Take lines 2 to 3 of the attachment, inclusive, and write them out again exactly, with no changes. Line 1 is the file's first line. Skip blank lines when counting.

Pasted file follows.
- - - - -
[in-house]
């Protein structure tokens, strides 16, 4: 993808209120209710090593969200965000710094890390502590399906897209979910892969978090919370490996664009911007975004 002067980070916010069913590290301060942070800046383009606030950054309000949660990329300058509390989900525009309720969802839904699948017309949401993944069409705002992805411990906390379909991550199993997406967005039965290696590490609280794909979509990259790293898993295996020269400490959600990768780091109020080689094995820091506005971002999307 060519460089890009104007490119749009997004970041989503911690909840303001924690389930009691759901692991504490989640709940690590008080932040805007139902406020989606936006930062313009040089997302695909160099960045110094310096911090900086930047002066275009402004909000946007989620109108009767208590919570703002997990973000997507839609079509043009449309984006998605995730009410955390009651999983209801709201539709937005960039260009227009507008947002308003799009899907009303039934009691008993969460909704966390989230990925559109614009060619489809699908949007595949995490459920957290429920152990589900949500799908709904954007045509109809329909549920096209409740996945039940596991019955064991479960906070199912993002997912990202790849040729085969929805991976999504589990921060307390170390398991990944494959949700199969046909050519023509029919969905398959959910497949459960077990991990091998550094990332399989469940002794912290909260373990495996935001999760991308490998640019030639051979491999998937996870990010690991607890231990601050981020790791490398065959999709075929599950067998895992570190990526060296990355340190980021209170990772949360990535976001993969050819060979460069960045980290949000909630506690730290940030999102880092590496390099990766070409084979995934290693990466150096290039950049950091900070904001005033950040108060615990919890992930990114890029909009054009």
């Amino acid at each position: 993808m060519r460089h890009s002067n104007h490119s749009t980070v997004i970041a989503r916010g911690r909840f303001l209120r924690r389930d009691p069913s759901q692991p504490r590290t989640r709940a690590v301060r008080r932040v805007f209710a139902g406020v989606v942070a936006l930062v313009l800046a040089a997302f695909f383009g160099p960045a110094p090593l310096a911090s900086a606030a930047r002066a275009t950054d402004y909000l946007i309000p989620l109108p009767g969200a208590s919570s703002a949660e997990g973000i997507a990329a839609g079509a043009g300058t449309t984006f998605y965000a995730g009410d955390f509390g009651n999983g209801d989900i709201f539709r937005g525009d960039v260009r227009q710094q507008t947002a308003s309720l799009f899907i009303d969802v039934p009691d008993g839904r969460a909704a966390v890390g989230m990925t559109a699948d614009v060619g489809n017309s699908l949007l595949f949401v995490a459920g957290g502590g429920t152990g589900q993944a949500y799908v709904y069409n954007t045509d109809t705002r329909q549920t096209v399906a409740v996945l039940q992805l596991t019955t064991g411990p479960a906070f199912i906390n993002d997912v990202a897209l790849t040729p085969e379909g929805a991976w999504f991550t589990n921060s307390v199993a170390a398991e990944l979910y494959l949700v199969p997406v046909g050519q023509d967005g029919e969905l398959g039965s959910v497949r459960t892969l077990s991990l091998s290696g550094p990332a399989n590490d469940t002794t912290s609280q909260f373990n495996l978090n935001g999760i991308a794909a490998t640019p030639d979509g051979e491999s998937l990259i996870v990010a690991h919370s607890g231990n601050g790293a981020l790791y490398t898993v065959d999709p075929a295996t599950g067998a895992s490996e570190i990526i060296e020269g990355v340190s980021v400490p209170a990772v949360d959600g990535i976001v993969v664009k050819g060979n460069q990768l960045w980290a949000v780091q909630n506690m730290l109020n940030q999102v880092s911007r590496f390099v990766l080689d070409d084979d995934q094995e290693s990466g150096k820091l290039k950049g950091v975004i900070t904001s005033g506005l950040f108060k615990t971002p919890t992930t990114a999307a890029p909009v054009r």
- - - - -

């Protein structure tokens, strides 16, 4: 993808209120209710090593969200965000710094890390502590399906897209979910892969978090919370490996664009911007975004 002067980070916010069913590290301060942070800046383009606030950054309000949660990329300058509390989900525009309720969802839904699948017309949401993944069409705002992805411990906390379909991550199993997406967005039965290696590490609280794909979509990259790293898993295996020269400490959600990768780091109020080689094995820091506005971002999307 060519460089890009104007490119749009997004970041989503911690909840303001924690389930009691759901692991504490989640709940690590008080932040805007139902406020989606936006930062313009040089997302695909160099960045110094310096911090900086930047002066275009402004909000946007989620109108009767208590919570703002997990973000997507839609079509043009449309984006998605995730009410955390009651999983209801709201539709937005960039260009227009507008947002308003799009899907009303039934009691008993969460909704966390989230990925559109614009060619489809699908949007595949995490459920957290429920152990589900949500799908709904954007045509109809329909549920096209409740996945039940596991019955064991479960906070199912993002997912990202790849040729085969929805991976999504589990921060307390170390398991990944494959949700199969046909050519023509029919969905398959959910497949459960077990991990091998550094990332399989469940002794912290909260373990495996935001999760991308490998640019030639051979491999998937996870990010690991607890231990601050981020790791490398065959999709075929599950067998895992570190990526060296990355340190980021209170990772949360990535976001993969050819060979460069960045980290949000909630506690730290940030999102880092590496390099990766070409084979995934290693990466150096290039950049950091900070904001005033950040108060615990919890992930990114890029909009054009």
């Amino acid at each position: 993808m060519r460089h890009s002067n104007h490119s749009t980070v997004i970041a989503r916010g911690r909840f303001l209120r924690r389930d009691p069913s759901q692991p504490r590290t989640r709940a690590v301060r008080r932040v805007f209710a139902g406020v989606v942070a936006l930062v313009l800046a040089a997302f695909f383009g160099p960045a110094p090593l310096a911090s900086a606030a930047r002066a275009t950054d402004y909000l946007i309000p989620l109108p009767g969200a208590s919570s703002a949660e997990g973000i997507a990329a839609g079509a043009g300058t449309t984006f998605y965000a995730g009410d955390f509390g009651n999983g209801d989900i709201f539709r937005g525009d960039v260009r227009q710094q507008t947002a308003s309720l799009f899907i009303d969802v039934p009691d008993g839904r969460a909704a966390v890390g989230m990925t559109a699948d614009v060619g489809n017309s699908l949007l595949f949401v995490a459920g957290g502590g429920t152990g589900q993944a949500y799908v709904y069409n954007t045509d109809t705002r329909q549920t096209v399906a409740v996945l039940q992805l596991t019955t064991g411990p479960a906070f199912i906390n993002d997912v990202a897209l790849t040729p085969e379909g929805a991976w999504f991550t589990n921060s307390v199993a170390a398991e990944l979910y494959l949700v199969p997406v046909g050519q023509d967005g029919e969905l398959g039965s959910v497949r459960t892969l077990s991990l091998s290696g550094p990332a399989n590490d469940t002794t912290s609280q909260f373990n495996l978090n935001g999760i991308a794909a490998t640019p030639d979509g051979e491999s998937l990259i996870v990010a690991h919370s607890g231990n601050g790293a981020l790791y490398t898993v065959d999709p075929a295996t599950g067998a895992s490996e570190i990526i060296e020269g990355v340190s980021v400490p209170a990772v949360d959600g990535i976001v993969v664009k050819g060979n460069q990768l960045w980290a949000v780091q909630n506690m730290l109020n940030q999102v880092s911007r590496f390099v990766l080689d070409d084979d995934q094995e290693s990466g150096k820091l290039k950049g950091v975004i900070t904001s005033g506005l950040f108060k615990t971002p919890t992930t990114a999307a890029p909009v054009r």